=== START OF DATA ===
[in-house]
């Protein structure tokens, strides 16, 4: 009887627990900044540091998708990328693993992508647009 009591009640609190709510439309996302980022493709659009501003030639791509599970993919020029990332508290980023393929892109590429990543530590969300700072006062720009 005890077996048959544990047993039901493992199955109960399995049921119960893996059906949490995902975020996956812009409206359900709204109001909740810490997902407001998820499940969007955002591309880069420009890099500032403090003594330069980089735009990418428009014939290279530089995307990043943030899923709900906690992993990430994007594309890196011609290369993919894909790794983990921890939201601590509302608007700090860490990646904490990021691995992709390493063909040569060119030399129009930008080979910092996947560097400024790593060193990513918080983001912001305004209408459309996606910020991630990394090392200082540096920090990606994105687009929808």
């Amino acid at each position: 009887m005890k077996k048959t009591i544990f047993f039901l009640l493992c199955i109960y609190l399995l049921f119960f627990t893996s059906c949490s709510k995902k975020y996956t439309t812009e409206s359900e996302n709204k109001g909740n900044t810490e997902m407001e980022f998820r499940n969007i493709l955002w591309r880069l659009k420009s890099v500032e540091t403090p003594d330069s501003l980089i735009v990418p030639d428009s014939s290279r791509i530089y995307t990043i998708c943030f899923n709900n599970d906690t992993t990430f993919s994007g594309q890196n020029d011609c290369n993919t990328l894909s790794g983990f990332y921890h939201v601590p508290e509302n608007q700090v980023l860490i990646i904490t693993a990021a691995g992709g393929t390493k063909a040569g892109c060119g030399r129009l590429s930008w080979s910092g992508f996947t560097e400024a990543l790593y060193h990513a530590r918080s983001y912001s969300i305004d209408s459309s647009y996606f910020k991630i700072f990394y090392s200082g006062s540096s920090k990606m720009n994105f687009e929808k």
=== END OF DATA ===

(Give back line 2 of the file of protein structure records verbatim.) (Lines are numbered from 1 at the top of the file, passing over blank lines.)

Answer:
């Protein structure tokens, strides 16, 4: 009887627990900044540091998708990328693993992508647009 009591009640609190709510439309996302980022493709659009501003030639791509599970993919020029990332508290980023393929892109590429990543530590969300700072006062720009 005890077996048959544990047993039901493992199955109960399995049921119960893996059906949490995902975020996956812009409206359900709204109001909740810490997902407001998820499940969007955002591309880069420009890099500032403090003594330069980089735009990418428009014939290279530089995307990043943030899923709900906690992993990430994007594309890196011609290369993919894909790794983990921890939201601590509302608007700090860490990646904490990021691995992709390493063909040569060119030399129009930008080979910092996947560097400024790593060193990513918080983001912001305004209408459309996606910020991630990394090392200082540096920090990606994105687009929808």